It might seem obvious, but events operate in a market like any other. When you sit down to plan, you have costs and competitors just like any other operation, and it can be difficult to work out where your event fits in. Nowhere is this more apparent than in your pricing strategy, which can end up being one of the toughest decisions you make. Still, keeping a few basic principles in mind should help you make the right choice.
Know your numbers
The obvious way to calculate prices is to calculate your costs, add how much profit you need to make and then divide this by your minimum number of delegates. That should give you a basic price per attendee, but bear in mind that your estimates need to be pretty accurate for this to work. Make sure you have a realistic idea of demand, as this will affect the size of the venue and cost of services such as catering.
Pitch to your audience
Alternatively, some planners will start with a ballpark estimate of what their target market can afford - often based on similar events run by other firms - and work back from this to calculate their budget for each service. This often means that tickets are more expensive, but this also means you have to demonstrate clear value for money in the details.
If you have a slightly larger event that includes several different activities, offering a tiered price structure could be a wise move. Offer one basic ticket that grants access to the bread and butter events, but then charge slightly more for access to additional features such as meet-and-greets with speakers or post-event access to extra content. You might be surprised by the takeup. The best way to do this is to give delegates a simple set of ticket options using a user-friendly online delegate registration system that can handle a range of prices.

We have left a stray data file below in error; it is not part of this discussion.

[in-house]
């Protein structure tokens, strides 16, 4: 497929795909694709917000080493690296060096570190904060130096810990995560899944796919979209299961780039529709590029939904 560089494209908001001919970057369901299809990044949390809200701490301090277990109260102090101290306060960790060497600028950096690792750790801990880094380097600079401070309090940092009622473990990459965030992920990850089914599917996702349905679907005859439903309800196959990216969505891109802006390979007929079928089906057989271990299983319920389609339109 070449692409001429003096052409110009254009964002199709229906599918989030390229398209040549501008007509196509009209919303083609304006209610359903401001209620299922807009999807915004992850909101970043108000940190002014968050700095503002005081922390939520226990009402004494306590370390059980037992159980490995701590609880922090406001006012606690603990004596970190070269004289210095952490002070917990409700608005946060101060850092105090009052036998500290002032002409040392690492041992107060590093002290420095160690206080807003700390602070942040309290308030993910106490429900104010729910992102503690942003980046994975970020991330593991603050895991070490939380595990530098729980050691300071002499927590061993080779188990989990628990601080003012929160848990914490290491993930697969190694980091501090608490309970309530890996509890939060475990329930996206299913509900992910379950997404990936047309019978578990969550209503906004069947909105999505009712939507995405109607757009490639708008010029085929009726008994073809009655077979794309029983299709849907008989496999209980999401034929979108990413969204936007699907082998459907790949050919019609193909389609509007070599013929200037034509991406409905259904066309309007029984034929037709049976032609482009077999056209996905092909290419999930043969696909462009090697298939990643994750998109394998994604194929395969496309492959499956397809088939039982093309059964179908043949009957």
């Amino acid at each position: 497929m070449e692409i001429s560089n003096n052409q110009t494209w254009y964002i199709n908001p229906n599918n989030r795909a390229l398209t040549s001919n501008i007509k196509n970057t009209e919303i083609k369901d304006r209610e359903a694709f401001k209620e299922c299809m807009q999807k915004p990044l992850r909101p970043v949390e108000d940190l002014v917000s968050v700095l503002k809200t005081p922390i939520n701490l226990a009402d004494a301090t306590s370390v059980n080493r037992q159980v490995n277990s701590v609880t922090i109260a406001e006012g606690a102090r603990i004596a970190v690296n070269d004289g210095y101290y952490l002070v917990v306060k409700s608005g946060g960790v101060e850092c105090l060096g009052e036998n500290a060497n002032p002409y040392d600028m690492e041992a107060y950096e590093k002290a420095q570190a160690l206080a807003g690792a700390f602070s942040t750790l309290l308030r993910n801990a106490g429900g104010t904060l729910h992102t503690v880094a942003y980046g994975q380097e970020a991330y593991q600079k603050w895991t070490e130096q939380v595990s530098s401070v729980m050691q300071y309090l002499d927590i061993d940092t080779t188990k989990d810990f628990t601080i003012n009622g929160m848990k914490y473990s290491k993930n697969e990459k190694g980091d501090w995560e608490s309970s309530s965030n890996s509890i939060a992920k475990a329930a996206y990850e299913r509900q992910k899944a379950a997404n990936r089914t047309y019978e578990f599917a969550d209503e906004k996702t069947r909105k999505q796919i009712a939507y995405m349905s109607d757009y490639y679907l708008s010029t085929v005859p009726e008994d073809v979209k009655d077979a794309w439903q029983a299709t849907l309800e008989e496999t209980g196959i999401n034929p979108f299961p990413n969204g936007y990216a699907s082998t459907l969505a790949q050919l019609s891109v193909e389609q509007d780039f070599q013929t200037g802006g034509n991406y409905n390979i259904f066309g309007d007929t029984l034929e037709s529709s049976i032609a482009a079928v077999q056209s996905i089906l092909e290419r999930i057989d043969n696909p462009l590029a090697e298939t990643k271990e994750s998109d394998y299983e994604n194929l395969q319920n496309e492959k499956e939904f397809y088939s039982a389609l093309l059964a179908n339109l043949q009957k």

All in the timing
It’s always wise to get an idea of numbers sooner rather than later, and early bookings will reassure you that someone will definitely turn up! To do this, consider offering an incentive to delegates who book ahead of time - but this should never be below your cost price.